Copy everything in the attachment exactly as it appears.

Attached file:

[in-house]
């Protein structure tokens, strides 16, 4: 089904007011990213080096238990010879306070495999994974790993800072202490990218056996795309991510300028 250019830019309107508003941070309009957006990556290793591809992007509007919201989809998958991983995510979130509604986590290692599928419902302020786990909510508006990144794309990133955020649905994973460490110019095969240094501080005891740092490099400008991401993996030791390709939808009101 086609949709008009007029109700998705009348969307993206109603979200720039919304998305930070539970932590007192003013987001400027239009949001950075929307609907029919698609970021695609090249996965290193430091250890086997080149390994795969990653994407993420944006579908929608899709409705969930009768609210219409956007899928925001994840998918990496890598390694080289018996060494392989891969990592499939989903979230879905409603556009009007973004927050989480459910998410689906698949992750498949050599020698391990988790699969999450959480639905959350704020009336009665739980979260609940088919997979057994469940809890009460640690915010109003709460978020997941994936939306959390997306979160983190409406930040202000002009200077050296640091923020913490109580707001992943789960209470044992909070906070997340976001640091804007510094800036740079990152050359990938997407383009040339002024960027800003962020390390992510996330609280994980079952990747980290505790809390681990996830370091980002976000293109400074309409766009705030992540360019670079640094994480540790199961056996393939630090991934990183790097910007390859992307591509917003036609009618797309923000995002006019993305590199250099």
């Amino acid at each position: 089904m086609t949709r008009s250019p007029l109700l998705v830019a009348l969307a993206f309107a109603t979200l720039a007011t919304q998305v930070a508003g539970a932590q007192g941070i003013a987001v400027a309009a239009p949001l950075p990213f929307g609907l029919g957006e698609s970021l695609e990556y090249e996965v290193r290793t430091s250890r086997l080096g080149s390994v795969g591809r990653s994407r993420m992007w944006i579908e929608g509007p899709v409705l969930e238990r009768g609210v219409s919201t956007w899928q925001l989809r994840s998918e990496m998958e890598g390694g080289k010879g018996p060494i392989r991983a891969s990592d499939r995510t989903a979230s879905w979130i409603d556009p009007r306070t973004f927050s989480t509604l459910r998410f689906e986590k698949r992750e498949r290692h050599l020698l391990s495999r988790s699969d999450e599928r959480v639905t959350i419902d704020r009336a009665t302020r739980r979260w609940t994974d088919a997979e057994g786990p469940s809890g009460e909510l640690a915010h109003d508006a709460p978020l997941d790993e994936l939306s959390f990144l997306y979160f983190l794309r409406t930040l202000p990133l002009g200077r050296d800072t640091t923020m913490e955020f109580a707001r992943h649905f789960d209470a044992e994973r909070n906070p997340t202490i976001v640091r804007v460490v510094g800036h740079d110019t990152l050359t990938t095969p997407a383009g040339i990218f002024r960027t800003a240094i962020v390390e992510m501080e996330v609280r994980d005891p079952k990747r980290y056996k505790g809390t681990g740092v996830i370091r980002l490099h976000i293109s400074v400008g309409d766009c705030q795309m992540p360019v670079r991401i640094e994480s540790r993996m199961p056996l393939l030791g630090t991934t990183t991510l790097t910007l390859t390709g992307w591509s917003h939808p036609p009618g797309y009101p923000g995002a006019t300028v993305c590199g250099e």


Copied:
[in-house]
């Protein structure tokens, strides 16, 4: 089904007011990213080096238990010879306070495999994974790993800072202490990218056996795309991510300028 250019830019309107508003941070309009957006990556290793591809992007509007919201989809998958991983995510979130509604986590290692599928419902302020786990909510508006990144794309990133955020649905994973460490110019095969240094501080005891740092490099400008991401993996030791390709939808009101 086609949709008009007029109700998705009348969307993206109603979200720039919304998305930070539970932590007192003013987001400027239009949001950075929307609907029919698609970021695609090249996965290193430091250890086997080149390994795969990653994407993420944006579908929608899709409705969930009768609210219409956007899928925001994840998918990496890598390694080289018996060494392989891969990592499939989903979230879905409603556009009007973004927050989480459910998410689906698949992750498949050599020698391990988790699969999450959480639905959350704020009336009665739980979260609940088919997979057994469940809890009460640690915010109003709460978020997941994936939306959390997306979160983190409406930040202000002009200077050296640091923020913490109580707001992943789960209470044992909070906070997340976001640091804007510094800036740079990152050359990938997407383009040339002024960027800003962020390390992510996330609280994980079952990747980290505790809390681990996830370091980002976000293109400074309409766009705030992540360019670079640094994480540790199961056996393939630090991934990183790097910007390859992307591509917003036609009618797309923000995002006019993305590199250099």
């Amino acid at each position: 089904m086609t949709r008009s250019p007029l109700l998705v830019a009348l969307a993206f309107a109603t979200l720039a007011t919304q998305v930070a508003g539970a932590q007192g941070i003013a987001v400027a309009a239009p949001l950075p990213f929307g609907l029919g957006e698609s970021l695609e990556y090249e996965v290193r290793t430091s250890r086997l080096g080149s390994v795969g591809r990653s994407r993420m992007w944006i579908e929608g509007p899709v409705l969930e238990r009768g609210v219409s919201t956007w899928q925001l989809r994840s998918e990496m998958e890598g390694g080289k010879g018996p060494i392989r991983a891969s990592d499939r995510t989903a979230s879905w979130i409603d556009p009007r306070t973004f927050s989480t509604l459910r998410f689906e986590k698949r992750e498949r290692h050599l020698l391990s495999r988790s699969d999450e599928r959480v639905t959350i419902d704020r009336a009665t302020r739980r979260w609940t994974d088919a997979e057994g786990p469940s809890g009460e909510l640690a915010h109003d508006a709460p978020l997941d790993e994936l939306s959390f990144l997306y979160f983190l794309r409406t930040l202000p990133l002009g200077r050296d800072t640091t923020m913490e955020f109580a707001r992943h649905f789960d209470a044992e994973r909070n906070p997340t202490i976001v640091r804007v460490v510094g800036h740079d110019t990152l050359t990938t095969p997407a383009g040339i990218f002024r960027t800003a240094i962020v390390e992510m501080e996330v609280r994980d005891p079952k990747r980290y056996k505790g809390t681990g740092v996830i370091r980002l490099h976000i293109s400074v400008g309409d766009c705030q795309m992540p360019v670079r991401i640094e994480s540790r993996m199961p056996l393939l030791g630090t991934t990183t991510l790097t910007l390859t390709g992307w591509s917003h939808p036609p009618g797309y009101p923000g995002a006019t300028v993305c590199g250099e």